TITLE: Executive Director
FOCUS AREAS: Art education, K-12 education, higher education, Christian higher education, human services, Christian and marriage family relationships, children and youth.
PROFILE: John Brown III is the executive director and spokesman of the Windgate Charitable Foundation, which is based in Siloam Springs, Arkansas. He was the former president of John Brown University and elected to be an Arkansas state senator in 1995.
His professional bio shares:
John E. Brown III has headed the Windgate Charitable Foundation since its founding in 1993. The foundation, which had $174.3 million in assets at the end of 2013, primarily supports arts education projects, K-12 school improvement programs, higher education initiatives, programs to strengthen family relationships and some human service programs. Brown is a former president of John Brown University, the Christian college founded by his grandfather in 1919. He received a bachelor’s degree in business administration from JBU in 1971 and a law degree from the University of Arkansas School of Law in 1974. Brown served two terms as a senator in the Arkansas Legislature. He’s a trustee of JBU and president of Philanthropy Southwest, a professional association of some 240 grant-makers.
John Brown University shares this information about his background:
The third in a founding generation of great men, John Brown III was a natural choice for the third president of John Brown University. Growing up in Siloam Springs as the son of the then-president and the grandson of the founder, Brown was surrounded by JBU. John Brown III
In 1971, Brown graduated from JBU with a degree in business administration, and in 1974 received his J.D. from the University of Arkansas in Fayetteville.
The same year, Brown began to work with development, administration and legal affairs for JBU. Two years later, he was elected vice president of the University and secretary for the Board of Trustees.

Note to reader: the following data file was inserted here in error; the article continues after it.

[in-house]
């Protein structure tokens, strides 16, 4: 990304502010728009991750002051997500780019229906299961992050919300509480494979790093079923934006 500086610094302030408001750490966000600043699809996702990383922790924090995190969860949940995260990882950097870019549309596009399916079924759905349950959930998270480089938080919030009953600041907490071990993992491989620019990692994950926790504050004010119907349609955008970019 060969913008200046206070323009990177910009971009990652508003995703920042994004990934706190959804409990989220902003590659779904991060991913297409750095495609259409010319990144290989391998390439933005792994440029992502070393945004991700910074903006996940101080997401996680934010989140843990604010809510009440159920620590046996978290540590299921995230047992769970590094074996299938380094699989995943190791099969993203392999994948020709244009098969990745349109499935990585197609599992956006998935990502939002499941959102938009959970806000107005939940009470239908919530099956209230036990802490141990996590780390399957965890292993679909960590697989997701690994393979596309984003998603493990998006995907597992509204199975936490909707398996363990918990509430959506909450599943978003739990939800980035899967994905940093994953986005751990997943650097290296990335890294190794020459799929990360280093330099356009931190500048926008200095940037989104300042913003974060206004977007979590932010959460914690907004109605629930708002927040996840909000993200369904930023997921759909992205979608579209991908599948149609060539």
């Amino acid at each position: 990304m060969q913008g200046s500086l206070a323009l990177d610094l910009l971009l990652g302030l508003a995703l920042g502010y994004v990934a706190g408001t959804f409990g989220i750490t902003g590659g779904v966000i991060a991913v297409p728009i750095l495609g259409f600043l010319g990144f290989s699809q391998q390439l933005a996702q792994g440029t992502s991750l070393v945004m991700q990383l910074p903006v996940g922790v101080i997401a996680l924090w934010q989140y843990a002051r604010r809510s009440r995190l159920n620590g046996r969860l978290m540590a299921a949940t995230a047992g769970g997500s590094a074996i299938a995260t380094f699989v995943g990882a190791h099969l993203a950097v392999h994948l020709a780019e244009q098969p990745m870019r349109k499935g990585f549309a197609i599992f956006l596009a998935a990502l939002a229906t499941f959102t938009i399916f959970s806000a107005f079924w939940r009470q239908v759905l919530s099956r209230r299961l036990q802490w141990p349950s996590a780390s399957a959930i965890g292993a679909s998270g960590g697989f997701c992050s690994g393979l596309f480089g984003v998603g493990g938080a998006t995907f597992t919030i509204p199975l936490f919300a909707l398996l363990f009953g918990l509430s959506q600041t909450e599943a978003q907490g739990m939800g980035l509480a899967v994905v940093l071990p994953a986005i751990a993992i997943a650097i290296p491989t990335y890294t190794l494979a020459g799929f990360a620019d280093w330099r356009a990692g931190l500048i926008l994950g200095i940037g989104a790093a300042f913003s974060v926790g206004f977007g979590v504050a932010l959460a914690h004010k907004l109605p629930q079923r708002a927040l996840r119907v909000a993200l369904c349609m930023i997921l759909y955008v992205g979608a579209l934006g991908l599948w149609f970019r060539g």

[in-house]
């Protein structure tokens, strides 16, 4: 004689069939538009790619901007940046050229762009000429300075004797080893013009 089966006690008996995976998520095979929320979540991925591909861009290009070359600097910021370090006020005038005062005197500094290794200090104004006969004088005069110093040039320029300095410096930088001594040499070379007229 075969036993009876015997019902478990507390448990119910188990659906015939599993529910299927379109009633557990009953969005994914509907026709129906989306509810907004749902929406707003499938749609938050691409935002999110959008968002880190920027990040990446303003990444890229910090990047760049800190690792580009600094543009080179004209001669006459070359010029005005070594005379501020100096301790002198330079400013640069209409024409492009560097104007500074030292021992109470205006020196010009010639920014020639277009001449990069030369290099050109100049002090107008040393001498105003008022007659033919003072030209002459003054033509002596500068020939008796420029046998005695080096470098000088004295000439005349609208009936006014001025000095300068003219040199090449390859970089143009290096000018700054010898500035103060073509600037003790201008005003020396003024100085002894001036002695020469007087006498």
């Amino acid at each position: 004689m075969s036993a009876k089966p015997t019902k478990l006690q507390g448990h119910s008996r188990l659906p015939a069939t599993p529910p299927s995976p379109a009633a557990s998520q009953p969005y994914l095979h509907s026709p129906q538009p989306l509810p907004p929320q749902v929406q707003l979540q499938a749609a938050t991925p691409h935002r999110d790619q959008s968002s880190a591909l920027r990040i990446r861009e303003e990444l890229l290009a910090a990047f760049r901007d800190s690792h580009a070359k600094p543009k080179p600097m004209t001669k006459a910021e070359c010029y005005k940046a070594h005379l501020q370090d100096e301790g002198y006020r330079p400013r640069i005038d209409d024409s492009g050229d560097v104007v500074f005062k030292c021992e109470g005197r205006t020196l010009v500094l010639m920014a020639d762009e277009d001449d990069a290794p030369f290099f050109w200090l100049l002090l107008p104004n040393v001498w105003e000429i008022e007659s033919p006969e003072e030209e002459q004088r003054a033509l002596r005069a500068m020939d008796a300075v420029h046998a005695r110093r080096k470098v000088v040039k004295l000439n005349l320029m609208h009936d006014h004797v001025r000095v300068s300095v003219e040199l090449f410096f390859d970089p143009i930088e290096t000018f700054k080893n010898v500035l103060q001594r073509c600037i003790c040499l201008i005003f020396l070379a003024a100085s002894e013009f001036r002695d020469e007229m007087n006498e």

Brown assumed the presidency at John Brown University in 1979, also teaching criminology and business classes.
Like his father's term at the University, Brown's presidency was characterized by a period of growth, in which the enrollment grew more than 30 percent and $14 million of construction was completed. In 1979, a new wing was added to the Mayfield women's residence hall, and by 1980, the Learning Resource Center Complex was completed for student and faculty use. The $6 million Walton Lifetime Health Complex opened in 1988.
John Brown IIIUnder Brown's leadership, an entrance plaza was erected in 1982, a monument that prominently featured the Christian and American flags representing "the founder's dream of building a college where Christian truth and the ideals of responsible citizenship would serve as the foundation for educating the 'head, heart and hand.'"
The founder's grandson was also concerned about the community. His involvement in Siloam Springs and the surrounding areas included writing a column for the local newspaper, serving as of the Kiwanis Service Club and being president of the United Way board. Additionally, Brown was a member of the Arkansas Bar Association, the National Association of College and University Attorneys and the Christian Legal Society.
In 1993, Brown decided to go deeper into public affairs. He left the presidency at JBU and accepted a position as executive administrator for the newly-formed Windgate Foundation, which donated to marriage and family enrichment projects. By 1995, he began the first of two terms serving as state senator from the 34th district of Arkansas.
Brown continues to be actively connected to the institution that his grandfather founded, serving on the board of trustees and occasionally teaching political thought courses. He was awarded a doctorate of higher education by John Brown University in 1993.
You can learn more about Brown’s perspective from his mentions and quotes in the Arkansas Democrat-Gazette: